DAVID JAMES. Venezuela beset by American dirty tricks (Eureka Street, 30 January 2019)

For those wishing to peer into the heart of darkness, the nexus between big oil and big money is a good place to start. Those who control the energy market and the financial markets control the world.

For the last 70 years that has been the United States, which has possessed the world’s reserve currency, the US dollar, and has maintained control over oil markets. They have done this either through alliances, with countries such as Saudi Arabia, or through war, as with the Iraq conflicts, which led to the killing of over one million people, mostly civilians.

The latest victim of this brutal intersection of big oil and big money is Venezuela, a country that has made the mistake of having the biggest oil reserves in the world, which are also of a very high quality.

The undermining of Venezuela by American dirty tricks has been going on for a long time. But now the lies and propaganda are being ratcheted up. Just as in the Iraq war or the wars with Libya and Syria, mindless media outlets are blaring out a narrative in which the ‘bad guys’ have to be taken out with extreme prejudice so that America and its allies can rescue the long-suffering people of that nation.

In essence, the argument (if one can call it that) is that to liberate these people we have to turn their country into rubble — and then they will have peace and democracy. A bit like bashing someone on the head with a baseball bat in order to improve their health.

Such horrible illogic, which dresses up extreme violence as the ‘right thing to do’, is now being used by the US Secretary of State, Mike Pompeo. He has said of President Maduro that ‘his regime is morally bankrupt, it’s economically incompetent and it is profoundly corrupt. It is undemocratic to the core.’

It seems to scarcely matter that these claims are largely false. Yet it is worth pointing out that it is the US that is the country that is morally bankrupt — as has been seen with the series of aggressive, illegal wars they have fought this century. There was never any apology, for example, for invading Iraq on a false pretext, even though it was a crime of aggression. Venezuela, meanwhile, has invaded no-one.

Venezuela has experienced economic problems, and the nation’s leaders could be described as economically incompetent to a degree, although that was largely because their attempts to redistribute wealth were not as successful as they might have been. But how, exactly, does this constitute a reason to destroy the country?

Venezuela has corruption, especially after the sanctions were imposed, but most countries are corrupt, at least to some degree. That is no reason to destroy them.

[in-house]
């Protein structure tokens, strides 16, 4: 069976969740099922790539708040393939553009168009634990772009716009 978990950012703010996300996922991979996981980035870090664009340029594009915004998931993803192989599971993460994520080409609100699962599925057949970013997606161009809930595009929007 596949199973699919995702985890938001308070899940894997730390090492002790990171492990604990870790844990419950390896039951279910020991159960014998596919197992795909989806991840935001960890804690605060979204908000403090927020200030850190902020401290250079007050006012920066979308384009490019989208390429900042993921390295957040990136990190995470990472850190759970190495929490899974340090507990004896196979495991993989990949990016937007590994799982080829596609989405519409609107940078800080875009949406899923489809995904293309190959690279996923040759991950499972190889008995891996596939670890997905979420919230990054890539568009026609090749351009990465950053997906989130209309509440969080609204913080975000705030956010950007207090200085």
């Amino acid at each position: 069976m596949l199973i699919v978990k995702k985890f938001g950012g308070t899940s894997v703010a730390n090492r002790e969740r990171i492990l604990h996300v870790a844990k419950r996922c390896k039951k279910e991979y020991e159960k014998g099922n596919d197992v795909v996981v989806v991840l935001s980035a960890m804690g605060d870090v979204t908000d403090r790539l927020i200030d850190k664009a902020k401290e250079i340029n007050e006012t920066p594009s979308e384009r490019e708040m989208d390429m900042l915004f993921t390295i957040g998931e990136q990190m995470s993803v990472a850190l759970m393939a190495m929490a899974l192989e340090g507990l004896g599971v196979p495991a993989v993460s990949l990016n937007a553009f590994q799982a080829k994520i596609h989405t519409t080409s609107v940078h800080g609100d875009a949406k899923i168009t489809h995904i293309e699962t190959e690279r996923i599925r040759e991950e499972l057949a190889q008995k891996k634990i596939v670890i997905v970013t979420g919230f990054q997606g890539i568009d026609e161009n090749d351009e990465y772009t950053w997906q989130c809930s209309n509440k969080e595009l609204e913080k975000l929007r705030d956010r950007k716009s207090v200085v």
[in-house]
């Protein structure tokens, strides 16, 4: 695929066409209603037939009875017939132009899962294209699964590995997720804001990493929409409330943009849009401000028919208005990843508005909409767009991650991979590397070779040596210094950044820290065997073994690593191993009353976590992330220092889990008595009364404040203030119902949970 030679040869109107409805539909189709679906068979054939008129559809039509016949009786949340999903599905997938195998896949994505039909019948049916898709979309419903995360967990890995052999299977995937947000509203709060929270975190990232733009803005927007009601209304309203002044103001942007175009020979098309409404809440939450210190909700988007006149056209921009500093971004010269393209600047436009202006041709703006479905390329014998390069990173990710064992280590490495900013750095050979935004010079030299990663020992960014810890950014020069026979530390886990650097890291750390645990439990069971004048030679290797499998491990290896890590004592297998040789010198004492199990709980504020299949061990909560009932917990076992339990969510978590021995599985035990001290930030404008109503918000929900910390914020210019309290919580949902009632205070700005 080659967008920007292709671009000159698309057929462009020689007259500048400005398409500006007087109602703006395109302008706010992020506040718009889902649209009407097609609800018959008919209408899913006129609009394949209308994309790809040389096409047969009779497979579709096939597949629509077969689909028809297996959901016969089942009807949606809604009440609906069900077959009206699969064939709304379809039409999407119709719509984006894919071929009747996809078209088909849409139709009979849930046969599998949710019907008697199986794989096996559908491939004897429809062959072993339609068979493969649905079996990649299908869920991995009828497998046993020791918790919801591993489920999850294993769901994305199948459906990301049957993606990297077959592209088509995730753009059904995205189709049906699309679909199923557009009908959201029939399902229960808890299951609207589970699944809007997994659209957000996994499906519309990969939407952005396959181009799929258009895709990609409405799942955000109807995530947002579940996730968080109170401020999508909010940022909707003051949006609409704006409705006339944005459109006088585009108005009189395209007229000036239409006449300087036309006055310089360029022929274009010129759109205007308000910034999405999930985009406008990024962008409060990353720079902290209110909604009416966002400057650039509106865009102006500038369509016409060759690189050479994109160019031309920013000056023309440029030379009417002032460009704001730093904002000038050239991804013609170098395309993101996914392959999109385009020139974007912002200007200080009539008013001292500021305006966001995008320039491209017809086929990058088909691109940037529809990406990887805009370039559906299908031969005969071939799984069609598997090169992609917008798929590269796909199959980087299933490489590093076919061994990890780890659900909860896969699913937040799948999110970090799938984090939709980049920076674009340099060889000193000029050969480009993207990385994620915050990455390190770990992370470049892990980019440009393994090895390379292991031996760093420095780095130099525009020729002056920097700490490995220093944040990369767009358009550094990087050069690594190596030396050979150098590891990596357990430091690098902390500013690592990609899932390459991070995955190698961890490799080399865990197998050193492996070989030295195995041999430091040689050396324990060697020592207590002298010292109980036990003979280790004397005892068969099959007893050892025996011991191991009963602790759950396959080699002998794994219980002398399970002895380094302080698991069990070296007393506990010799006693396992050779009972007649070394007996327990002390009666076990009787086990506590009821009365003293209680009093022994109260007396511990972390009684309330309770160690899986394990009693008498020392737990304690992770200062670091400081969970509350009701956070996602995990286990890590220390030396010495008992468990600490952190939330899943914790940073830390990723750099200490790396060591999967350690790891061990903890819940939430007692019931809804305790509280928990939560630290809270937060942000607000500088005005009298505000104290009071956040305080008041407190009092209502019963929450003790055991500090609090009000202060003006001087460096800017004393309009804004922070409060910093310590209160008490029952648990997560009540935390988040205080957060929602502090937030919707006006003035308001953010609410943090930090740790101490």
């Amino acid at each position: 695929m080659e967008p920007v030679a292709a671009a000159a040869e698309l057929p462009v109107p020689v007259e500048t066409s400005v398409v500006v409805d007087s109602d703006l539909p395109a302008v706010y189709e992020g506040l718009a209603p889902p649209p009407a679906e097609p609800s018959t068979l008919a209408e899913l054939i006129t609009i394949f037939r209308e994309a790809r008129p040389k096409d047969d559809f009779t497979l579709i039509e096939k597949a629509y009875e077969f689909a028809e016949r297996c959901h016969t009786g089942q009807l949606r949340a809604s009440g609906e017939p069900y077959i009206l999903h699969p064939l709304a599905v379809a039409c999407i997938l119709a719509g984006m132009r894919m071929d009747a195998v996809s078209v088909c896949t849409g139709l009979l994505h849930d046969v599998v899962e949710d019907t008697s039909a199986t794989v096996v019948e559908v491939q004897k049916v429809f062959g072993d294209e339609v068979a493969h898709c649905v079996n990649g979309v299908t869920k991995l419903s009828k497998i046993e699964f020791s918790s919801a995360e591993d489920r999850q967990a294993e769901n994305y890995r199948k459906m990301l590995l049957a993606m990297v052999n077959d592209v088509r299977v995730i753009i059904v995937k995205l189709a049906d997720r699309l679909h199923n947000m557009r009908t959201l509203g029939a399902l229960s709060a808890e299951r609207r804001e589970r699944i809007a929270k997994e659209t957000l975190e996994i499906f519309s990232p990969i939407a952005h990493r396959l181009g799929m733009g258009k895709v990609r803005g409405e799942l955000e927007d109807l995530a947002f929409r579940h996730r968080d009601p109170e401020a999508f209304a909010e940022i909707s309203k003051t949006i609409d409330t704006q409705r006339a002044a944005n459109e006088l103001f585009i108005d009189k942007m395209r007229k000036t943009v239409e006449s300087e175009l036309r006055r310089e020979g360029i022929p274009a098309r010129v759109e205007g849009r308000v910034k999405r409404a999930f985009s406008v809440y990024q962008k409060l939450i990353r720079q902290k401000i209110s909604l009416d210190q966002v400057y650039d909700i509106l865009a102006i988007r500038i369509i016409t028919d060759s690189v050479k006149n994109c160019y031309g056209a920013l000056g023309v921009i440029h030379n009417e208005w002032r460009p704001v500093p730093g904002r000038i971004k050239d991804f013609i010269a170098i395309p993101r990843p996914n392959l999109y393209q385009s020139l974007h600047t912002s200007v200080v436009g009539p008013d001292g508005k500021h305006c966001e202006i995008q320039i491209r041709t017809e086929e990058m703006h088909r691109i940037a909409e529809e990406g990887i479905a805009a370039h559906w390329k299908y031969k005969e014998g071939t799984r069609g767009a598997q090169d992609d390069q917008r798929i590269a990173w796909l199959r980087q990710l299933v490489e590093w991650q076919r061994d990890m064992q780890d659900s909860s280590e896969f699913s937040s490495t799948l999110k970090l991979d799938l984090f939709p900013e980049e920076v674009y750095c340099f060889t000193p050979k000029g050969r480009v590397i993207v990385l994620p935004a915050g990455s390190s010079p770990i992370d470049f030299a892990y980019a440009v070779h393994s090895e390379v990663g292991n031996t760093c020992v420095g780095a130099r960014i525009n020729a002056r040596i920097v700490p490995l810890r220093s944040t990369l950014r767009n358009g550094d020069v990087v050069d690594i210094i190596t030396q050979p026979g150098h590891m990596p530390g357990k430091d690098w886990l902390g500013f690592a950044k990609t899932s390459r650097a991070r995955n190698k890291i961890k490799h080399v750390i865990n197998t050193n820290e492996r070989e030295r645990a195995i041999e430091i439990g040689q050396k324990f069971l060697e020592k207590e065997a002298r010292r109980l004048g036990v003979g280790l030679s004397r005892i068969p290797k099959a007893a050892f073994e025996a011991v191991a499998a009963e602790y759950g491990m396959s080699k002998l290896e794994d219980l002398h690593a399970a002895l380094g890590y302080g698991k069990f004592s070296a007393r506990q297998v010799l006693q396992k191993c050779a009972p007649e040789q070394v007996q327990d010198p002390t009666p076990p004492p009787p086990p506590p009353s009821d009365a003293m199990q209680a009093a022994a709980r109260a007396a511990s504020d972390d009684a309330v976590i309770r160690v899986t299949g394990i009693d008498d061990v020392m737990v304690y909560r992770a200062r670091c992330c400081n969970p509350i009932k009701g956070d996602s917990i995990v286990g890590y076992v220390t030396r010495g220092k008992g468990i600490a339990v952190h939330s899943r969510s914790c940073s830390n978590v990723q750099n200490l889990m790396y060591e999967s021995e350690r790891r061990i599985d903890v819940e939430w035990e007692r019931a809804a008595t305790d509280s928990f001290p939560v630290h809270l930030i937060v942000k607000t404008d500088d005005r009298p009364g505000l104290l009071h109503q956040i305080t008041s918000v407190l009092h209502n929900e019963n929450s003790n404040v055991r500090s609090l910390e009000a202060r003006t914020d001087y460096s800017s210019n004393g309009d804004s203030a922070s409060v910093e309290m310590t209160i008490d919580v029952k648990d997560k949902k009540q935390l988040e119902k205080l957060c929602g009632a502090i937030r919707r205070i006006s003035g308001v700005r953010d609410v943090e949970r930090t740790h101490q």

In America there is a $US21 trillion hole — ‘unsupported adjustments’ — in the accounts of the Department of Defense and the Department of Housing and Urban Development for the years 1998-2015 (that is not a typo). Total US government debt is only about $US16 trillion; it is more than the US has spent on its military in its entire history. So should we start bombing the US to teach it a lesson about the need for government to be transparent and accountable, the absence of which is an invitation to corruption?

Some of Pompeo’s lies are so blatant one wonders how this self described ‘evangelical Christian’ can look at himself in the mirror. Venezuela is not ‘undemocratic to the core’. Maduro won an election less than a year ago.

The west’s thievery is intensifying. The Bank of England is refusing to hand over $US1.2 billion of the country’s gold, while the UK foreign office urges the bank to give it instead to the opposition leader Juan Guaidó. America has confiscated all the Venezuelan money it can get its hands on.

It adds up to a callous bid for control of the energy resources in the Caribbean Basin designed to gain more influence over the world energy markets. The aim is to grab hold of Venezuela’s oil in order to establish a competitor to OPEC, which is dominated by the Saudis and the Russians.

Much will depend on which side the Venezuelan military sides with. At the moment, that looks to be Maduro. His efforts to get around the sanctions using a Petro cryptocurrency have also had some success, although it represents a threat to the hegemony of the US dollar, which will only make America more aggressive. Two other superpowers, China and Russia — both also targets of America — have an obvious interest in developing some alignment, if only to provide new markets.

America’s greed and appetite for self righteous, astoundingly hypocritical violence — to date, mainly through sanctions in Venezuela — will not go away any time soon.

Yet amidst all the lying, there is an occasional glimmer of truth. John Bolton, America’s National Security adviser, explained what it is really all about. ‘It will make a big difference to the United States economically if we could have American oil companies invest in and produce the oil capabilities in Venezuela.’ Goodness, there is a buck to be made.

David James is the managing editor of businessadvantagepng.com. He has a PhD in English literature and is author of the musical comedy The Bard Bites Back, which is about Shakespeare’s ghost.

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